The Symmachian forgeries are a sheaf of forged documents produced in the papal curia of Pope Symmachus (498–514) in the beginning of the sixth century, in the same cycle that produced the Liber Pontificalis. In the context of the conflict between partisans of Symmachus and Antipope Laurentius the purpose of these libelli was to further papal pretensions of the independence of the Bishops of Rome from criticisms and judgment of any ecclesiastical tribunal, putting them above law clerical and secular by supplying spurious documents supposedly of an earlier age. "During the dispute between Pope St. Symmachus and the anti-pope Laurentius," the Catholic Encyclopedia reports, "the adherents of Symmachus drew up four apocryphal writings called the 'Symmachian Forgeries'. ... The object of these forgeries was to produce alleged instances from earlier times to support the whole procedure of the adherents of Symmachus, and, in particular, the position that the Roman bishop could not be judged by any court composed of other bishops."Their editor Louis Duchesne divided them in two groups, a group produced in the heat of the conflict involving Symmachus and a later group. Among writings to support Symmachus, Gesta de Xysti purgatione narrated a decision by Sixtus III, who cleared his name from defamation and permanently excommunicated the offender; Gesta de Polychronii episcopi Hierosolynitani accusatione concerned a purely apocryphal simonical Bishop of Jerusalem "Polychronius", who claimed Jerusalem as the first see and his supremacy over other bishops; Gesta Liberii papae concerned mass baptisms carried out by Pope Liberius during his exile from the seat of Peter; Sinuessanae synodi gesta de Marcellino recounted the accusation brought against Pope Marcellinus, that in the company of the Emperor Diocletian he had offered incense to the pagan gods, making the point that when Marcellinus eventually confessed to the misdeed it was declared that the pope had condemned himself, since no one had ever judged the pontiff, because the first see will not be judged by anyone.The most important in this group of forgeries was Silvestri constitutum, a report of a fictitious synod convoked by Pope Sylvester, giving twenty promulgated canons, among which was a prohibition of bringing a solitary accusation upon an ecclesiastic of a degree higher than the accuser's: a bishop might only be accused by seventy-two, and a pope could not be accused by anyone. Silvestri constitutum was also an early instance of the fable that Sylvester had cured Constantine the Great of leprosy with the waters of baptism, incurring the Emperor's abject gratitude, which was elaborated and credited to the point that, in greeting Pope Stephen II in 753, Pepin II dismounted to lead the Pope's horse to his palace on foot, as Constantine would have done.The second, somewhat later group centers on the figure of Sylvester, who accepts the decree of the First Council of Nicaea on the date of Easter. One of these forgeries reports a fictitious synod convoking 275 bishops in the Baths of Trajan; several canons exalt the position of the cleric.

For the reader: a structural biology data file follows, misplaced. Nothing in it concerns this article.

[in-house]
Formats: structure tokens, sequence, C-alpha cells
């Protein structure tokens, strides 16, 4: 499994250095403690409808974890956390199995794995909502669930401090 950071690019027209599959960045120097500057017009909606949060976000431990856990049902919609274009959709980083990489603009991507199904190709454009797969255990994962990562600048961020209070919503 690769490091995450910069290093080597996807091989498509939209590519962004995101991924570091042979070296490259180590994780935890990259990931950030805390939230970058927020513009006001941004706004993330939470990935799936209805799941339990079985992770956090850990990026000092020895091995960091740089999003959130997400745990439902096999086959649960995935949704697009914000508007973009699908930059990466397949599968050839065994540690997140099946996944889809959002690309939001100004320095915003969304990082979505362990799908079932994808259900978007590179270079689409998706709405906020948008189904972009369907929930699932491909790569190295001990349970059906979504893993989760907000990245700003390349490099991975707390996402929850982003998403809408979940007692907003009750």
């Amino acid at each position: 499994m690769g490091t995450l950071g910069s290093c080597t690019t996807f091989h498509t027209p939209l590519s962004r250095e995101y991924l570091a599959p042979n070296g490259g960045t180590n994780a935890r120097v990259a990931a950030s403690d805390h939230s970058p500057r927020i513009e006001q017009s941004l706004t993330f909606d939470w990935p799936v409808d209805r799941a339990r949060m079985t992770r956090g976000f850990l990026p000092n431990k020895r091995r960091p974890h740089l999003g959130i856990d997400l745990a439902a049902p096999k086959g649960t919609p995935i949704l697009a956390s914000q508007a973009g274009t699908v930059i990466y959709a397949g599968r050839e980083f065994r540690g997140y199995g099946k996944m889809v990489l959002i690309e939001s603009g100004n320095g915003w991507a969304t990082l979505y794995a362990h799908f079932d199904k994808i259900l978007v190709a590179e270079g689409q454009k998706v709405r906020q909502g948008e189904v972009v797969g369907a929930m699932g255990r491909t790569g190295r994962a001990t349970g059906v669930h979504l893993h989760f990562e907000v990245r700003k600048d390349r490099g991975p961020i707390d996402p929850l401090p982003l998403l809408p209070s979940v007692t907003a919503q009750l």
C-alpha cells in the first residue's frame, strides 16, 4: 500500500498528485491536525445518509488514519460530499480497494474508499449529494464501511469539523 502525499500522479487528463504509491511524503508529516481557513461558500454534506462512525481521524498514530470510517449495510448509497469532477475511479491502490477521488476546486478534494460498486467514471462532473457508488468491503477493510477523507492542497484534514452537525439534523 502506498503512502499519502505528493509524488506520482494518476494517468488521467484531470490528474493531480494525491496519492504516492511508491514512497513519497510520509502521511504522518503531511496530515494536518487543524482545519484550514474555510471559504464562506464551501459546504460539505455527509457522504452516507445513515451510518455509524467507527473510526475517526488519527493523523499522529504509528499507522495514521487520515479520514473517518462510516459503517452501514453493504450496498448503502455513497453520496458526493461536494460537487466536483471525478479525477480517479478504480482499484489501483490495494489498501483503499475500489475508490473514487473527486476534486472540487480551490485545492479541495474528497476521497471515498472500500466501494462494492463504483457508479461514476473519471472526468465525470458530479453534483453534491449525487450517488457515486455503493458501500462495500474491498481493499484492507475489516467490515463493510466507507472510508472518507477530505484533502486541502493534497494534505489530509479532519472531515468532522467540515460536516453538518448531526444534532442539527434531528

Symmachus can refer to several different people of Roman antiquity:

Symmachus the Ebionite (late 2nd century), author of one of the Greek versions of the Old Testament;

Symmachus (consul 522), son of Boethius

Pope Symmachus, bishop of Rome from 498 to 514.There was also an aristocratic family in ancient Rome that bore this name. Its most important members were:

Aurelius Valerius Tullianus Symmachus, consul in 330

Lucius Aurelius Avianius Symmachus, praefectus urbi in 364–365

Quintus Aurelius Symmachus, c. 340–c. 402, orator, author, and politician, the most influential of the Symmachi

Quintus Fabius Memmius Symmachus, son of the previous

Quintus Aurelius Symmachus, consul in 446

Quintus Aurelius Memmius Symmachus (died 526), consul in 485 and wrote a history of RomeOther uses:

Symmachus ben Joseph, a Jewish Tanna sage of the fifth generation.

1st–4th centuries
During the Roman Empire (until 493)
including under Constantine (312–337)
5th–8th centuries
Ostrogothic Papacy (493–537)
Byzantine Papacy (537–752)
Frankish Papacy (756–857)
9th–12th centuries
Papal selection before 1059
Saeculum obscurum (904–964)
Crescentii era (974–1012)
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Imperial Papacy (1048–1257)
13th–16th centuries
Viterbo (1257–1281)
Orvieto (1262–1297)
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Avignon Papacy (1309–1378)
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Revolutionary Papacy (1775–1848)
Roman Question (1870–1929)
Vatican City (1929–present)
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History of the papacy
Virgin Mary